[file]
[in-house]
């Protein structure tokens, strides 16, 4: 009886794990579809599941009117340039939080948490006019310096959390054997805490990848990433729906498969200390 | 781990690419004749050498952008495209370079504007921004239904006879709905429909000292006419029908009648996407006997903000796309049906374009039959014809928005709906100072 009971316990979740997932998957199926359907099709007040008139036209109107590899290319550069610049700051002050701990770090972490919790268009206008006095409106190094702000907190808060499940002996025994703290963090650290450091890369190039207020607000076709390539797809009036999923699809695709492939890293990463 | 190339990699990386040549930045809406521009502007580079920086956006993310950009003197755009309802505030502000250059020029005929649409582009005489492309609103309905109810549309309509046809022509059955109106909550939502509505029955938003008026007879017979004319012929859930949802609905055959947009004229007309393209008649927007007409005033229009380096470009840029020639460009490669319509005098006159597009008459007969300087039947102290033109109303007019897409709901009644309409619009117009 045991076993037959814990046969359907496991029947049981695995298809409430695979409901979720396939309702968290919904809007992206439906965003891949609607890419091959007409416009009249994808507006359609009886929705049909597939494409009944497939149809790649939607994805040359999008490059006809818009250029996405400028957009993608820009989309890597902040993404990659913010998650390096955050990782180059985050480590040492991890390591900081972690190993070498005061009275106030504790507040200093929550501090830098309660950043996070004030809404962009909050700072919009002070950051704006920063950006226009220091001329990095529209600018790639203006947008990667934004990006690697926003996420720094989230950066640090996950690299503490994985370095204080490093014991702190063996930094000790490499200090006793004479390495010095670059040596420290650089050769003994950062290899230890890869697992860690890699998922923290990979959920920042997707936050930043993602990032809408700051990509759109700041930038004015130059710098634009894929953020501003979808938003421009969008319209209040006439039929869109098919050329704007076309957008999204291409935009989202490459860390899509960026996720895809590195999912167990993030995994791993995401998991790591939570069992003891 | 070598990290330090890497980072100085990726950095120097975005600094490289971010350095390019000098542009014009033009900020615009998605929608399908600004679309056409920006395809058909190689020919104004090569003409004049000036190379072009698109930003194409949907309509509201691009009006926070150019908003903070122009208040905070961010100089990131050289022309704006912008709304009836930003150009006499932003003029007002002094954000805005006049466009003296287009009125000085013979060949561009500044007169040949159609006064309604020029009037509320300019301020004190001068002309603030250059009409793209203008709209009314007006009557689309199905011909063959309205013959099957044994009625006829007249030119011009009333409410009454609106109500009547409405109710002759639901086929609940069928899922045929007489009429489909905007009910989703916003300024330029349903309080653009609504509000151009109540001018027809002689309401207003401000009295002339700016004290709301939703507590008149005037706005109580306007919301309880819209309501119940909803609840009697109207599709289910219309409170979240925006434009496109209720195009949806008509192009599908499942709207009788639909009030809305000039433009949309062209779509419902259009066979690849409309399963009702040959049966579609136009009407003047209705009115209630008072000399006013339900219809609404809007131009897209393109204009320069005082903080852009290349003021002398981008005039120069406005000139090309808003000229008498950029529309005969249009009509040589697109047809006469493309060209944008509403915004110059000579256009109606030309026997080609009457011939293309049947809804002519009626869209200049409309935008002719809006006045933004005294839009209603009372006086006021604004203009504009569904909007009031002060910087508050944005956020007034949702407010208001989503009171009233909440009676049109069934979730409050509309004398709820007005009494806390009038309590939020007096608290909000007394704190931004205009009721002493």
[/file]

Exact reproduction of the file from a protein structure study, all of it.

[in-house]
């Protein structure tokens, strides 16, 4: 009886794990579809599941009117340039939080948490006019310096959390054997805490990848990433729906498969200390 | 781990690419004749050498952008495209370079504007921004239904006879709905429909000292006419029908009648996407006997903000796309049906374009039959014809928005709906100072 009971316990979740997932998957199926359907099709007040008139036209109107590899290319550069610049700051002050701990770090972490919790268009206008006095409106190094702000907190808060499940002996025994703290963090650290450091890369190039207020607000076709390539797809009036999923699809695709492939890293990463 | 190339990699990386040549930045809406521009502007580079920086956006993310950009003197755009309802505030502000250059020029005929649409582009005489492309609103309905109810549309309509046809022509059955109106909550939502509505029955938003008026007879017979004319012929859930949802609905055959947009004229007309393209008649927007007409005033229009380096470009840029020639460009490669319509005098006159597009008459007969300087039947102290033109109303007019897409709901009644309409619009117009 045991076993037959814990046969359907496991029947049981695995298809409430695979409901979720396939309702968290919904809007992206439906965003891949609607890419091959007409416009009249994808507006359609009886929705049909597939494409009944497939149809790649939607994805040359999008490059006809818009250029996405400028957009993608820009989309890597902040993404990659913010998650390096955050990782180059985050480590040492991890390591900081972690190993070498005061009275106030504790507040200093929550501090830098309660950043996070004030809404962009909050700072919009002070950051704006920063950006226009220091001329990095529209600018790639203006947008990667934004990006690697926003996420720094989230950066640090996950690299503490994985370095204080490093014991702190063996930094000790490499200090006793004479390495010095670059040596420290650089050769003994950062290899230890890869697992860690890699998922923290990979959920920042997707936050930043993602990032809408700051990509759109700041930038004015130059710098634009894929953020501003979808938003421009969008319209209040006439039929869109098919050329704007076309957008999204291409935009989202490459860390899509960026996720895809590195999912167990993030995994791993995401998991790591939570069992003891 | 070598990290330090890497980072100085990726950095120097975005600094490289971010350095390019000098542009014009033009900020615009998605929608399908600004679309056409920006395809058909190689020919104004090569003409004049000036190379072009698109930003194409949907309509509201691009009006926070150019908003903070122009208040905070961010100089990131050289022309704006912008709304009836930003150009006499932003003029007002002094954000805005006049466009003296287009009125000085013979060949561009500044007169040949159609006064309604020029009037509320300019301020004190001068002309603030250059009409793209203008709209009314007006009557689309199905011909063959309205013959099957044994009625006829007249030119011009009333409410009454609106109500009547409405109710002759639901086929609940069928899922045929007489009429489909905007009910989703916003300024330029349903309080653009609504509000151009109540001018027809002689309401207003401000009295002339700016004290709301939703507590008149005037706005109580306007919301309880819209309501119940909803609840009697109207599709289910219309409170979240925006434009496109209720195009949806008509192009599908499942709207009788639909009030809305000039433009949309062209779509419902259009066979690849409309399963009702040959049966579609136009009407003047209705009115209630008072000399006013339900219809609404809007131009897209393109204009320069005082903080852009290349003021002398981008005039120069406005000139090309808003000229008498950029529309005969249009009509040589697109047809006469493309060209944008509403915004110059000579256009109606030309026997080609009457011939293309049947809804002519009626869209200049409309935008002719809006006045933004005294839009209603009372006086006021604004203009504009569904909007009031002060910087508050944005956020007034949702407010208001989503009171009233909440009676049109069934979730409050509309004398709820007005009494806390009038309590939020007096608290909000007394704190931004205009009721002493």